Shock Theater is a package of 52 pre-1948 classic horror films from Universal Studios released for television syndication in October 1957 by Screen Gems, the television subsidiary of Columbia Pictures. The Shock Theater package included Dracula, Frankenstein, The Mummy, The Invisible Man and The Wolf Man as well as a few non-horror spy and mystery films. A second package, Son of Shock, was released for television by Screen Gems in 1958, with 20 horror films from both Universal and Columbia.

<i>Frankenstein</i> (Universal film series) American horror film series

Frankenstein is a film series of horror films from Universal Pictures based on the play version by Peggy Webling and the 1818 novel Frankenstein; or, The Modern Prometheus by Mary Shelley. The series follow the story of a monster created by Henry Frankenstein who is made from body parts of corpses and brought back to life. The rest of the series generally follows the monsters continuously being revived and eventually focuses on a series of cross overs with other Universal horror film characters such as The Wolf Man. The series consists of the following films: Frankenstein (1931), Bride of Frankenstein (1935), Son of Frankenstein (1939), The Ghost of Frankenstein (1942), Frankenstein Meets the Wolf Man (1943), House of Frankenstein (1944), House of Dracula (1945) and Abbott and Costello Meet Frankenstein (1948).

<i>Dracula</i> (Universal film series)

Dracula is a film series of horror films from Universal Pictures based on the 1897 novel Dracula by Bram Stoker and its 1927 play adaptation. The series is a loose collection of films, with historians stating that the films all reference characters, events or at least passing knowledge of the 1931 English-language production of Dracula, with historians noting that Dracula's Daughter and Son of Dracula are more closely related to the 1931 film while the character of Dracula would make smaller appearances in later films such as House of Frankenstein and House of Dracula. After Dracula's Daughter, the character of Dracula and other vampires in the series became more Americanized starting with the release of Son of Dracula, and the later House of films. The character of Dracula appears in all the films outside of Dracula's Daughter, where he is portrayed by Bela Lugosi, Lon Chaney, Jr., and John Carradine in the House of films.

<i>The Invisible Man</i> (film series) American film series

The Invisible Man is a film series by Universal Pictures. The series consists of The Invisible Man, The Invisible Man Returns, The Invisible Woman, Invisible Agent, The Invisible Man's Revenge, Abbott and Costello Meet Frankenstein, Abbott and Costello Meet the Invisible Man, and The Invisible Man. The film series borrows elements from H. G. Wells's novel The Invisible Man, but it focuses primarily on the idea of a serum that causes someone to go invisible and its side-effects.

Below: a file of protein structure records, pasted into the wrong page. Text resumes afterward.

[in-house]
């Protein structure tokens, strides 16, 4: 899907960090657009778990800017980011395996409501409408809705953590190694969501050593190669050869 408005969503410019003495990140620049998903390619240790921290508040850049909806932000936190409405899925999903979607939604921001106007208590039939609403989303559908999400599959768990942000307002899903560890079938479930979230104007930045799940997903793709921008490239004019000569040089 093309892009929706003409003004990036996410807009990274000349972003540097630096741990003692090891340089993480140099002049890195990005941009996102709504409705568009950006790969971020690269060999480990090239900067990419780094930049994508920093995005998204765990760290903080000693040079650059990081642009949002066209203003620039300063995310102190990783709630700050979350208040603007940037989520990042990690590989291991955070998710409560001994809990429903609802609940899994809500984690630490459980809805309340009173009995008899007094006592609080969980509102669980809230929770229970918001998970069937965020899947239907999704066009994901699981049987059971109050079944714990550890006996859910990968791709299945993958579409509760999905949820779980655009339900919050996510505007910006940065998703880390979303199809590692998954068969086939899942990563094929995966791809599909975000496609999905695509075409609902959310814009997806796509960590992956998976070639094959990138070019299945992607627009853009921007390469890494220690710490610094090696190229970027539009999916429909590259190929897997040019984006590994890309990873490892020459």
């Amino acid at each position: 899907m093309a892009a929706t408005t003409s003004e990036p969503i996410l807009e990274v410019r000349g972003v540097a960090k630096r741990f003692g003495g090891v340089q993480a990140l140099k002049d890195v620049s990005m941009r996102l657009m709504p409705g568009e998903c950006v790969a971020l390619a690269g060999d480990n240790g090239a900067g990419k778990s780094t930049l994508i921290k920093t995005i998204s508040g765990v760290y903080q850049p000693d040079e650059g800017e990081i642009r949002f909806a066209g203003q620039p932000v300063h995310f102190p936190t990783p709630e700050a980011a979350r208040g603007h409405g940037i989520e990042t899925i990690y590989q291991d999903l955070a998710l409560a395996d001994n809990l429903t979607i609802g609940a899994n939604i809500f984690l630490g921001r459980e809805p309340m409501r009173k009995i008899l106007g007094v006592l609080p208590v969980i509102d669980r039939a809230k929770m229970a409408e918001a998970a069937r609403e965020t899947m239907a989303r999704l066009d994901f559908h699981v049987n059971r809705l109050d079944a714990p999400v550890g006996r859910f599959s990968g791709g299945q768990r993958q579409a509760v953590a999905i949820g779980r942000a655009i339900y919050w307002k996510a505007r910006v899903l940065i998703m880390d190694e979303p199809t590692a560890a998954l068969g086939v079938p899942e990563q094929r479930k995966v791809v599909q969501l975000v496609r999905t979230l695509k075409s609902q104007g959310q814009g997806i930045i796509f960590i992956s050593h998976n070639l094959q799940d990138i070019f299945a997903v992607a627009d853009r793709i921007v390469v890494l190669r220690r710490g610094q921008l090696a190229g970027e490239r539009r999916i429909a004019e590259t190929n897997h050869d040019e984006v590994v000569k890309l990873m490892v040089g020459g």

The Wolf Man is the title of several horror film series centered on Larry Talbot, a man who upon being bitten by a werewolf becomes one himself, and his subsequent attempts to cure himself of his murderous condition. The franchise was created by Curt Siodmak.

<span class="mw-page-title-main">History of horror films</span>

The history of horror films is one that was described by author Siegbert Solomon Prawer as difficult to read as a linear historical path, with the genre changing throughout the decades, based on the state of cinema, audience tastes and contemporary world events.



  1. 1 2 3 4 5 6 7 8 Weaver, Brunas & Brunas 2007, p. 365.
  2. 1 2 3 4 5 6 "Son of Dracula". American Film Institute. Archived from the original on May 3, 2021. Retrieved September 5, 2020.
  3. 1 2 Rhodes 2019, p. 48.
  4. Rhodes 2019, p. 49.
  5. Rhodes 2019, p. 50-51.
  6. 1 2 Rhodes 2019, p. 52.
  7. 1 2 3 4 5 Weaver, Brunas & Brunas 2007, p. 366.
  8. 1 2 3 Rhodes 2019, p. 53.
  9. 1 2 Rhodes 2019, p. 55.
  10. 1 2 3 Rhodes 2019, p. 56.
  11. Weaver 2019, p. 146.
  12. 1 2 Weaver 2019, p. 147.
  13. 1 2 Rhodes 2019, p. 63.
  14. Rhodes 2019, p. 63-64.
  15. Rhodes 2019, p. 65.
  16. 1 2 Rhodes 2019, p. 59.
  17. 1 2 3 Rhodes 2019, p. 61.
  18. 1 2 Rhodes 2019, p. 62.
  19. Rhodes 2019, p. 65-66.
  20. Rhodes 2019, p. 67.
  21. Rhodes 2019, p. 70.
  22. Taylor 1959, p. 180.
  23. 1 2 Rhodes 2019, p. 72.
  24. 1 2 Kiss 2019, p. 94.
  25. Kiss 2019, p. 94-95.
  26. Kiss 2019, p. 95.
  27. Kiss 2019, p. 97-98.
  28. Kiss 2019, p. 98.
  29. 1 2 Kiss 2019, p. 100.
  30. Kiss 2019, p. 93.
  31. Kiss 2019, p. 109.
  32. 1 2 3 Rhodes 2019, p. 91.
  33. Kiss 2019, p. 122.
  34. 1 2 Kiss 2019, p. 123.
  35. "Video Chopping List". Fangoria . No. 232. May 2004. p. 14.
  36. Squires 2017.
  37. Rhodes 2019, p. 76.
  38. Weaver, Brunas & Brunas 2007, p. 372-373.
  39. 1 2 3 Weaver, Brunas & Brunas 2007, p. 373.
  40. Weaver, Brunas & Brunas 2007, p. 368-369.
  41. Mastrangelo.
  42. Axmaker 2020.
  43. Server 1990, p. 54.